Emilie Autumn Will Not Be Pacified; Fight Like A Girl Comes Out Today | West Coast Sound | Los Angeles | Los Angeles News and Events | LA Weekly

Emilie Autumn Will Not Be Pacified; Fight Like A Girl Comes Out Today

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Tue, Jul 24, 2012 at 4:05 AM

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See also: We Try to Get Metalocalypse's Brendon Small to Do the Skwisgaar Voice

Emilie Autumn's website describes her as "famously bipolar." In 2004, she was hospitalized after a suicide attempt. The experience inspired her to pen a five-pound tome, The Asylum for Wayward Victorian Girls, now the basis of her new pop/industrial record Fight Like a Girl. A former violin prodigy and member of Courtney Love's backup band, Autumn composed, sang, played and produced every note of the album, which drops today.

(And here's a fun bit of gossip: The only other person who worked on the record was Swiss metal guru Ulrich Wild, who mixed and mastered it. Autumn met Wild when she was living with — as in, dating — Metalocalypse creator Brendon Small in 2006.)

Originally from Los Angeles, Autumn was here putting the finishing touches on the record — and we're the first to hear and talk with her about it.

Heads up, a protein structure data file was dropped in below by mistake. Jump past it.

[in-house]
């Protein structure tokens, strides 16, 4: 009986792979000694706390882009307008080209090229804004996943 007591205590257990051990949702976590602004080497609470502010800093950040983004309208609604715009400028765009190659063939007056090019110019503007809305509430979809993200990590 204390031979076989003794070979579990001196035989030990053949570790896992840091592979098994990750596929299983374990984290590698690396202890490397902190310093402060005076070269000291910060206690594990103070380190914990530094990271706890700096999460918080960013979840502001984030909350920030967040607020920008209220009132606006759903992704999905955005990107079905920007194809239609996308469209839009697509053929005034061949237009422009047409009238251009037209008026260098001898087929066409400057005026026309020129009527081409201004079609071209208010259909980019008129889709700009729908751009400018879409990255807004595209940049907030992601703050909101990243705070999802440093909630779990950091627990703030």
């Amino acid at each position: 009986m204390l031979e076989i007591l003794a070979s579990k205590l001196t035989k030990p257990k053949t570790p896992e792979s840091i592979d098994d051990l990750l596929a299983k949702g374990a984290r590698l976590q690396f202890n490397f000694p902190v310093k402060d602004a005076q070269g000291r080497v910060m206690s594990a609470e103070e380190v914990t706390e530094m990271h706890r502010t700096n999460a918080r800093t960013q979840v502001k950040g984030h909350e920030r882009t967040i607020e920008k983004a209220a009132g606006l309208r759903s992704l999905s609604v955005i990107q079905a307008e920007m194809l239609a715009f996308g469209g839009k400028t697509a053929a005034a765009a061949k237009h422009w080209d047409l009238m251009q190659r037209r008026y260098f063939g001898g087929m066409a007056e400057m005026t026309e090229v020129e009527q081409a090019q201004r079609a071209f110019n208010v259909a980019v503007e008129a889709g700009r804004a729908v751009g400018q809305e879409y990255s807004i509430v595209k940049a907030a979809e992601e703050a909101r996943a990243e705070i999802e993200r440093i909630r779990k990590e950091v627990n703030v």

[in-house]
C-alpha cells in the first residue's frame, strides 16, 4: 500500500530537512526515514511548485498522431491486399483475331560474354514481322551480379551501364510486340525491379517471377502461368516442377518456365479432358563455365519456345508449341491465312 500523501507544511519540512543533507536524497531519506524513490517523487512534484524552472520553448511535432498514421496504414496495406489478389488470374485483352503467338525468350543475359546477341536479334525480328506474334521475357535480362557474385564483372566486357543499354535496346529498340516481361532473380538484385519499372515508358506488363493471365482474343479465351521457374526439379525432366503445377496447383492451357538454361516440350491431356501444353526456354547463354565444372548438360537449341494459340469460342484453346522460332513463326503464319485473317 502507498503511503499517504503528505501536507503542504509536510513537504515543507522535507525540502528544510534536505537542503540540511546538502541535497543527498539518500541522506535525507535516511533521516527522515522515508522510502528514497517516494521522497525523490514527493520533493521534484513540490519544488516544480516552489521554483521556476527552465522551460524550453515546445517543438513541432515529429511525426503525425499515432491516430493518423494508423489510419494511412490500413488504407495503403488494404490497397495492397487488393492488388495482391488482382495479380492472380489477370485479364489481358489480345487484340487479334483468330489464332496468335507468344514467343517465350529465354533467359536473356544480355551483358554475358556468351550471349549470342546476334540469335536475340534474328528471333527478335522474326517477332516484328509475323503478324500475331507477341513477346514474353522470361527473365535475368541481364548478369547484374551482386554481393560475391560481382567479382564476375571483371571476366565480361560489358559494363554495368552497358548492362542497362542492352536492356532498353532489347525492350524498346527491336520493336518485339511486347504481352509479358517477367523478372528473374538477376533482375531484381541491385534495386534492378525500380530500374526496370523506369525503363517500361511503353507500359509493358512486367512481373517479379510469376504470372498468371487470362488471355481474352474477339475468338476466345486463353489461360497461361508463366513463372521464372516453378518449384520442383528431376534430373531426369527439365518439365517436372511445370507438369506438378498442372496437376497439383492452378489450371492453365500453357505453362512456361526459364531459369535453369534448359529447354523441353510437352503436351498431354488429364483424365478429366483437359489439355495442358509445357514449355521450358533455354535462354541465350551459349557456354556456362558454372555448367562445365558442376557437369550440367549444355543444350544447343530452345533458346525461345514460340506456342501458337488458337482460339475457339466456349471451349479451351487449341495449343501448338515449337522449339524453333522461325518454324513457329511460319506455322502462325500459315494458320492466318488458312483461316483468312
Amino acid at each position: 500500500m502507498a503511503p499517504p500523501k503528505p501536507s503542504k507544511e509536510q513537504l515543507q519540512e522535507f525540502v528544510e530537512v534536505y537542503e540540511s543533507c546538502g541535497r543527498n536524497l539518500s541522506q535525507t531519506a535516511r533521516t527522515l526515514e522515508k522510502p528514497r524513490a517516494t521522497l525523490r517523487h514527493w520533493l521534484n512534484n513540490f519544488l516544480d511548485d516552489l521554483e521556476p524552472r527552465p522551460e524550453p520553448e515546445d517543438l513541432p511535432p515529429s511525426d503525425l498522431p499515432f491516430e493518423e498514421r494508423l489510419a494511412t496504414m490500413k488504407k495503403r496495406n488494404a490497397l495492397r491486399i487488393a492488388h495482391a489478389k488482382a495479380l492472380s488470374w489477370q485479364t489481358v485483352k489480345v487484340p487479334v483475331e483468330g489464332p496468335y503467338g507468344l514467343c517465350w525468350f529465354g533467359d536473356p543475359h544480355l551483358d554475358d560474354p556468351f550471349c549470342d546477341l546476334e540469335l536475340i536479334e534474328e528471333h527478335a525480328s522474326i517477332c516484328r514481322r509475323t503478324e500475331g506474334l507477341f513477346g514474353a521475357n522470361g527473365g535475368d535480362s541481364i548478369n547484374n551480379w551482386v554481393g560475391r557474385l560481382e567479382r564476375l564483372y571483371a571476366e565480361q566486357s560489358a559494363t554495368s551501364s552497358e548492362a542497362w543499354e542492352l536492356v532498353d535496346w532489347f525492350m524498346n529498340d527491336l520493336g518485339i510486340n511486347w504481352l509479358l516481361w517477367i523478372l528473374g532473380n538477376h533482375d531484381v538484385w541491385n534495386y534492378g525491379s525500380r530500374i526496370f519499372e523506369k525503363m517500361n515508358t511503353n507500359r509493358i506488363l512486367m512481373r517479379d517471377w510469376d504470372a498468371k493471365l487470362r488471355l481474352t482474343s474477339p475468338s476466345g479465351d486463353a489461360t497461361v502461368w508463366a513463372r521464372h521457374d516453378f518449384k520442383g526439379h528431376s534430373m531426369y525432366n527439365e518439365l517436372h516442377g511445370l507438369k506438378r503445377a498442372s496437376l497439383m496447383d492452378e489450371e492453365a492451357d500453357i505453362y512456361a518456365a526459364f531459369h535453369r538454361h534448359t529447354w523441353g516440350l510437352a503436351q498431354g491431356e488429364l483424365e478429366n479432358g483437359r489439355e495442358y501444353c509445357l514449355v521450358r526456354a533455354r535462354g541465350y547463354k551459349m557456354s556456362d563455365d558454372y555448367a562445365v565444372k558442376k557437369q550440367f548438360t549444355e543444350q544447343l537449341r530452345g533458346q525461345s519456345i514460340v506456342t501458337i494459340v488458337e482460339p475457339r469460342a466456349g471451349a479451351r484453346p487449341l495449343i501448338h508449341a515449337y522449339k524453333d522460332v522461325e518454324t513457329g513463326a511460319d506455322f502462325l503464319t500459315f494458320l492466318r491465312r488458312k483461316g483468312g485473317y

During your shows, do you really throw tea on the audience? Or is it "tea" in quotations?

It used to be "tea" in quotations ... prior to maybe a year and a half ago. It wasn't because of an alcohol thing — like we want to get the audience drunk.

My manager started reading the fan forums. ... She saw that a couple underage kids were saying that they weren't allowed to get tickets to my new tour because, when they had gone to the last one, and they had been in the first three rows ... their parents got upset because they came home smelling like whatever was in the teapot!

We hear you have plans to turn your album into a musical in London by 2014.

That's exactly right! What is on the FLAG record is certainly not by any means the complete musical, but most of the material that is on there is in this three-hour-long, cast-of-forty-people musical. And so, on the FLAG record, I'm singing a few songs that other characters are supposed to be singing.

Your lyrics talk about "eradicating the enemy." Who's the enemy?

It's this Victorian insane asylum meant to illustrate what [mental hospitals] are like today. They're not necessarily that different, in a lot of really unfortunate ways. The enemy is the staff and the doctors who run this establishment.

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